Companies like Coulomb Technologies will be deploying the stations across the country later this year and next year.  New York-based Coulomb is receiving a $15M USD stimulus grant to spread 4,600 such stations in nine cities by September 2011.  That's a big chunk of the 20,000 station Obama hopes to deploy by 2012 (there are currently 500 such stations in the U.S.).

The goals are lofty -- Obama is shooting for over 20,000 electric vehicle stations, 1 million EVs on the road, and bargain EV prices of $10,000 per vehicle by 2015.  In short, he's trying to completely reinvent the American auto industry, much of which essentially collapsed during the recent recession.  

Comments     Threshold

This article is over a month old, voting and posting comments is disabled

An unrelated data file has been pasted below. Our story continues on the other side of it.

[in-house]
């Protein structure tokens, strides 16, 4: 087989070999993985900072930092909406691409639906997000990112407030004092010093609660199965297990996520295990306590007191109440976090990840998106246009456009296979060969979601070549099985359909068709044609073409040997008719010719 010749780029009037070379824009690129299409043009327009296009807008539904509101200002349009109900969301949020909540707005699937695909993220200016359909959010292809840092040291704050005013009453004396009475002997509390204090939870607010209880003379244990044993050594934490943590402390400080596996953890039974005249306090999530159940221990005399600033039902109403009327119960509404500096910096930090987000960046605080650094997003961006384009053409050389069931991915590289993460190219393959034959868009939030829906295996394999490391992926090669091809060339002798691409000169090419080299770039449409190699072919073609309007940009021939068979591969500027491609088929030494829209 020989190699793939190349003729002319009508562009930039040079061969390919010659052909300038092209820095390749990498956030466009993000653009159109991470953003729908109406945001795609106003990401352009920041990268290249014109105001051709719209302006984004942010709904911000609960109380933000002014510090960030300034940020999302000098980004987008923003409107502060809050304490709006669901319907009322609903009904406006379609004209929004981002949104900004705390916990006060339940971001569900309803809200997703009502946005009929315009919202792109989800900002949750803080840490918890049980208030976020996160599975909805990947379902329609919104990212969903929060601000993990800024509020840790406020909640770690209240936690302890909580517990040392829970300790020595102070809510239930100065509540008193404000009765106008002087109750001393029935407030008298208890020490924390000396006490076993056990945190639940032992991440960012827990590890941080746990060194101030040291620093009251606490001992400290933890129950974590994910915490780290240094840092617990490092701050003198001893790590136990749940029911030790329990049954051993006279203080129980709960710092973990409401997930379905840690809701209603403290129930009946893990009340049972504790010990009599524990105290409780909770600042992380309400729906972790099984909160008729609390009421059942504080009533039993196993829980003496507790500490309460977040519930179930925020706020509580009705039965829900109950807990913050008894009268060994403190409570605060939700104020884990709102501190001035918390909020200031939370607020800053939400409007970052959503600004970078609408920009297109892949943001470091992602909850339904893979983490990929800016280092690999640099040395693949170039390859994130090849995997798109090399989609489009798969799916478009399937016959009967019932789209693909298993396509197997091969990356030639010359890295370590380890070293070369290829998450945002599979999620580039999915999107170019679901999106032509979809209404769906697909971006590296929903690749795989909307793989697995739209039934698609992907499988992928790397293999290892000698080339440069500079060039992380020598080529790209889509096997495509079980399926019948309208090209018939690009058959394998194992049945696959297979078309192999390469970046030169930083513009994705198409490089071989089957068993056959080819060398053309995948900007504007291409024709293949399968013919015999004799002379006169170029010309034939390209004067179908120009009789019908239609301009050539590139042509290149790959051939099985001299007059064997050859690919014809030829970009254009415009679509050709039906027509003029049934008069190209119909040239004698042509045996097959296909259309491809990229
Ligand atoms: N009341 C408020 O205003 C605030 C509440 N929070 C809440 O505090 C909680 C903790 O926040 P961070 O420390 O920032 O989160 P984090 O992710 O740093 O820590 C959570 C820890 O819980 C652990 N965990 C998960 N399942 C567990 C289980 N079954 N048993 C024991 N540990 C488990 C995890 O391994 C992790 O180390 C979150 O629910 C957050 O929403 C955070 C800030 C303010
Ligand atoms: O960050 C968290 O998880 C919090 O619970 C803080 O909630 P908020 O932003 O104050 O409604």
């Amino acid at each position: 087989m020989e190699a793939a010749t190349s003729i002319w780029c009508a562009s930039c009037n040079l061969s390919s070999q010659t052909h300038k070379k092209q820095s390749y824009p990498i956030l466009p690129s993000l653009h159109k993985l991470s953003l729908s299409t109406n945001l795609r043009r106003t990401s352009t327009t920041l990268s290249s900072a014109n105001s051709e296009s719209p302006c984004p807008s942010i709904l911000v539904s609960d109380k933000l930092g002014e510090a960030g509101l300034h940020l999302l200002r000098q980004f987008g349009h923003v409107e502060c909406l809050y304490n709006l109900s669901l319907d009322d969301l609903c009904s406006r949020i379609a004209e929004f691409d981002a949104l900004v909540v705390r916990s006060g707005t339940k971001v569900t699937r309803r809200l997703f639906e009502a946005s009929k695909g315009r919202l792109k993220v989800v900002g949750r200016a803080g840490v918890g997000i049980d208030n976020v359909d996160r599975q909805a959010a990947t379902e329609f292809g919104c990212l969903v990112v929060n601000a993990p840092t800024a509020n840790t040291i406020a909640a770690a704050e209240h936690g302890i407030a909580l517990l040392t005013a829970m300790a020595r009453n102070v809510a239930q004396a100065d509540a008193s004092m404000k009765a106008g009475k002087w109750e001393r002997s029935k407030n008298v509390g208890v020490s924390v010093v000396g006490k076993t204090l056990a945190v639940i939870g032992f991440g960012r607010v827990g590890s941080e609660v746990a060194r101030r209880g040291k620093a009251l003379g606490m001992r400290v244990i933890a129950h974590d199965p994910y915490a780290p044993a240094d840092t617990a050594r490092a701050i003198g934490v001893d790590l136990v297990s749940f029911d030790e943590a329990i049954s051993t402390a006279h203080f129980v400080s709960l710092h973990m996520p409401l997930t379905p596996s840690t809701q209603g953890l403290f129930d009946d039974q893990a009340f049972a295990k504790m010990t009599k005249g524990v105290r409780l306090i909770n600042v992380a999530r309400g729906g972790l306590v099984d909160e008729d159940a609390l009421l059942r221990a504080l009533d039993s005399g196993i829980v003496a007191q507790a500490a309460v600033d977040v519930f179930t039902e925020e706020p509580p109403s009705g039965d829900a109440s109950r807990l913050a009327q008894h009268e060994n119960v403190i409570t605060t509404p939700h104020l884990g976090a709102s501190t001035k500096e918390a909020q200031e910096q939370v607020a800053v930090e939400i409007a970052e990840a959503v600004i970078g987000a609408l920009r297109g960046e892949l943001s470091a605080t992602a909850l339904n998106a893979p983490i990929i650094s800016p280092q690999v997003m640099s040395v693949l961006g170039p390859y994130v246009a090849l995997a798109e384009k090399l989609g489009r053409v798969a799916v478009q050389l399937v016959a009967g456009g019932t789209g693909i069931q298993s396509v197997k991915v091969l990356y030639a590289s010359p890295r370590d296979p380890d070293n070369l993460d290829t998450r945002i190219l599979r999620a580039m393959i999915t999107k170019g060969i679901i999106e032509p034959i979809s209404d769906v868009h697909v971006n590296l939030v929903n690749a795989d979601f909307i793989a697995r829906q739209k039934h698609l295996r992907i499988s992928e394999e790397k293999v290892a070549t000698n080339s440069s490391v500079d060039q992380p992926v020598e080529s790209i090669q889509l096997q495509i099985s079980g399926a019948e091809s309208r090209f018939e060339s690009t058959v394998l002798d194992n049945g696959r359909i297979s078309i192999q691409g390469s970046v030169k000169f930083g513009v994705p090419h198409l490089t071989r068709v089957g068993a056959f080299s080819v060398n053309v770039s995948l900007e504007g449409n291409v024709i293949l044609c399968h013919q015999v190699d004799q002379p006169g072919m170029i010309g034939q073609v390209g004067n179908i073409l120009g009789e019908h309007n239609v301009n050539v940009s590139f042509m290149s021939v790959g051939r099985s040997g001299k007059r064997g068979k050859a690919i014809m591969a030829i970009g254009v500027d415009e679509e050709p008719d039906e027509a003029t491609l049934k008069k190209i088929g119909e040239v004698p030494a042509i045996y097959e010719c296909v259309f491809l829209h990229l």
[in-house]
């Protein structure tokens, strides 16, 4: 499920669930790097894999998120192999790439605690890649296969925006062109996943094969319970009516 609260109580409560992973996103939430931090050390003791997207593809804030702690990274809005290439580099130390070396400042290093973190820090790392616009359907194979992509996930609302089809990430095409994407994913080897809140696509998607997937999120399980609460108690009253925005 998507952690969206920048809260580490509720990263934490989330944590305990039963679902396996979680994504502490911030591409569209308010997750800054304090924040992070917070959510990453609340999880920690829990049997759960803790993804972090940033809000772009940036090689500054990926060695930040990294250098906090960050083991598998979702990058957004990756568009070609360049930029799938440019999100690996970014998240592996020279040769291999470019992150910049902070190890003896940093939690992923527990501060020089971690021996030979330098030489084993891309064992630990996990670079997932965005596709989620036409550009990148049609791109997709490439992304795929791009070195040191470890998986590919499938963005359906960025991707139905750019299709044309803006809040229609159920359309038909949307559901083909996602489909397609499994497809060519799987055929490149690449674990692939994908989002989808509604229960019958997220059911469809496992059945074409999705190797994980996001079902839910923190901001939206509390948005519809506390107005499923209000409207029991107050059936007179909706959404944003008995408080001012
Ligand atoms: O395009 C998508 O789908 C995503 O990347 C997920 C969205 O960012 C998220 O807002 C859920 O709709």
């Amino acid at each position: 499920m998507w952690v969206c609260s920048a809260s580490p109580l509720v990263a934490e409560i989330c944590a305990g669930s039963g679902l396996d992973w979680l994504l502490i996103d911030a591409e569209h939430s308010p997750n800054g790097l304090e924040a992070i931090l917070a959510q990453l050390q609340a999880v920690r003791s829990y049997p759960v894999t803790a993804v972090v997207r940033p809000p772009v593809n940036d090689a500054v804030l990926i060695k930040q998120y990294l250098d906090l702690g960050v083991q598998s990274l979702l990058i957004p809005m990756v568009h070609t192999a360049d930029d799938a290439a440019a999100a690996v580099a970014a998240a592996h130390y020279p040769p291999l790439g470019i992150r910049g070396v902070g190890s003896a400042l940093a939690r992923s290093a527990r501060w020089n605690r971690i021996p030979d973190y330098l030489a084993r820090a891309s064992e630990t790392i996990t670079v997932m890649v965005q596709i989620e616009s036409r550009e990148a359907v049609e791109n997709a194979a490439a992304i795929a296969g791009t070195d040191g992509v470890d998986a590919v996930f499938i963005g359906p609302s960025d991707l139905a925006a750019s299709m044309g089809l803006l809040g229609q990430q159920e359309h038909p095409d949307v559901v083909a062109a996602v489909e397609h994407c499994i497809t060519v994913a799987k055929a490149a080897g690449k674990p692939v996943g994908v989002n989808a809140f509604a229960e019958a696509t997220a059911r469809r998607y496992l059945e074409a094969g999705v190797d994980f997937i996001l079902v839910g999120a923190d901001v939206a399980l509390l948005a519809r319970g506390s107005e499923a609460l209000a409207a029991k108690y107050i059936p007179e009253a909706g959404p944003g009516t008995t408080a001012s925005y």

By fishman on 7/14/2010 10:44:01 AM , Rating: 3
Sorry, but the electric power grid in this country is in poor shape, and has barely enough capacity on certain days. Add to that hundreds and thousands of EVs, and you have a recipe for disaster.

RE: Grid
By fleabag on 7/14/2010 1:40:38 PM , Rating: 3
This administration was a disaster from the very beginning. The 2008 election was a sham, falsely leading people to believe they had the opportunity to make the "right choice" when in fact there was no right choice, because they were both bad choices. I mean the fact that the last 3 presidents (Obama, Bush and Clinton) are all supporting a secret treaty to jail its citizens for things that are currently not a crime (and shouldn't be) says that we've never really had the choice of a good candidate in a LONG time. I mean I don't want to give H.W.B any credit but at least I'm not reading reports of him supporting the ACTA Treaty.